The Tank Lords by David Drake

The Tank Lords by David Drake

The Tank Lords by David Drake

This is a work of fiction. All the characters and events portrayed in this book are fictional, and any resemblance to real people or incidents is purely coincidental.


Under the Hammer

“Think you’re going to like killing, boy?” asked the old man on double crutches.

Rob Jenne turned from the streams of moving cargo to his unnoticed companion in the shade of the starship’s hull. His own eyes were pale gray, suited like his dead-white skin to Burlage, whose ruddy sun could raise a blush but not a tan. When they adjusted, they took in the clerical collar which completed the other’s costume. The smooth, black synthetic contrasted oddly with the coveralls and shirt of local weave. At that, the Curwinite’s outfit was a cut above Rob’s own, the same worksuit of Burlage sisal that he had worn as a quarryhand at home. Uniform issue would come soon.

At least, he hoped and prayed it would.

When the youth looked away after an embarrassed grin, the priest chuckled. “Another damned old fool, hey, boy? There were a few in your family, weren’t there . . . the ones who’d quote the Book of the Way saying not to kill—and here you go off for a hired murderer. Right?” He laughed again, seeing he had the younger man’s attention. “But that by itself wouldn’t be so hard to take—you were leaving your family anyway, weren’t you, nobody really believes they’ll keep close to their people after five years, ten years of star hopping. But your mates, though, the team you worked with . . . how did you explain to them why you were leaving a good job to go on contract? ‘Via!’ ” the priest mimicked, his tones so close to those of Barney Larsen, the gang boss, that Rob started in surprise, “you get your coppy ass shot off, lad, and it’ll serve you right for being a fool!”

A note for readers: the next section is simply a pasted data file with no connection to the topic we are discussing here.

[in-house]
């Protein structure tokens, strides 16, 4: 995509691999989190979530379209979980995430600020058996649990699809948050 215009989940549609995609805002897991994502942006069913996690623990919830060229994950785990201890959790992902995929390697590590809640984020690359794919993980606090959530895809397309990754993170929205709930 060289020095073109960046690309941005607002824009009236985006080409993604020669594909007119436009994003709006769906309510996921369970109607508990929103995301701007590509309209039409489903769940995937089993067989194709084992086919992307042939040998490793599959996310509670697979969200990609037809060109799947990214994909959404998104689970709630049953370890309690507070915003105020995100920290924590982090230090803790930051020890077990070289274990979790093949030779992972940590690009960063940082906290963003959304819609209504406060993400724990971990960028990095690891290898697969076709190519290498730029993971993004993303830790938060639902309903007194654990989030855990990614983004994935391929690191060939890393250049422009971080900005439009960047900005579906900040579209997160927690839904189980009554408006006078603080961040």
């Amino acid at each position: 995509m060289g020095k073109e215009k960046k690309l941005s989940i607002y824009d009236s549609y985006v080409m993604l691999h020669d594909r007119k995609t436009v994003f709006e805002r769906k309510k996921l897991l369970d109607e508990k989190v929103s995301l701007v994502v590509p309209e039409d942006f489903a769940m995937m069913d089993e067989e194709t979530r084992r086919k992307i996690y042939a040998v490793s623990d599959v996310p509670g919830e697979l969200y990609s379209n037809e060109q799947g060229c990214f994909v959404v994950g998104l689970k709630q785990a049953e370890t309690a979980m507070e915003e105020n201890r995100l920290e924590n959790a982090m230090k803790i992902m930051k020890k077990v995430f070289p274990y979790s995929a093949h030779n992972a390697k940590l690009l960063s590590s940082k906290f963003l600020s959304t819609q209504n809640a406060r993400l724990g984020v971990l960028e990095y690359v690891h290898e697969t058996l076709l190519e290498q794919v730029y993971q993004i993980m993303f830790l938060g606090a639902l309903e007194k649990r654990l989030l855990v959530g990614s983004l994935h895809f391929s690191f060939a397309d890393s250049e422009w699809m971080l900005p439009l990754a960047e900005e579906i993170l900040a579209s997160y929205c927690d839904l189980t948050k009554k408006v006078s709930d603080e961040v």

“How do you know I signed for a mercenary?” Jenne asked, clenching his great, calloused hands on the handle of his carry-all. It was everything he owned in the universe in which he no longer had a home. “And how’d you know about my Aunt Gudrun?”

“Haven’t I seen a thousand of you?” the priest blazed back, his eyes like sparks glinting from the drill shaft as the sledge drove it deeper into the rock. “You’re young and strong and bright enough to pass Alois Hammer’s tests—you be proud of that, boy, few enough are fit for Hammer’s Slammers. There you were, a man grown who’d read all the cop about mercenaries, believed most of it . . . more’n ever you did the Book of the Way, anyhow. Sure, I know. So you got some off-planet factor to send your papers in for you, for the sake of the bounty he’ll get from the colonel if you make the grade—”

The priest caught Rob’s blink of surprise. He chuckled again, a cruel, unpriestly sound, and said, “He told you it was for friendship? One a these days you’ll learn what friendship counts, when you get an order that means the death of a friend—and you carry it out.”

Rob stared at the priest in repulsion, the grizzled chin resting on interlaced fingers and the crutches under either armpit supporting most of his weight. “It’s my life,” the recruit said with sulky defiance. “Soon as they pick me up here, you can go back to living your own. ‘Less you’d be willing to do that right now?”

“They’ll come soon enough, boy,” the older man said in a milder voice. “Sure, you’ve been ridden by everybody you know . . . now that you’re alone, here’s a stranger riding you too. I don’t mean it like I sound . . . wasn’t born to the work, I guess. There’s priests—and maybe the better ones—who’d say that signing on with mercenaries means so long a spiral down that maybe your soul won’t come out of it in another life or another hundred. But I don’t see it like that.

“Life’s a forge, boy, and the purest metal comes from the hottest fire. When you’ve been under the hammer a few times, you’ll find you’ve been beaten down to the real, no lies, no excuses. There’ll be a time, then, when you got to look over the product . . . and if you don’t like what you see, well, maybe there’s time for change, too.”

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Categories: David Drake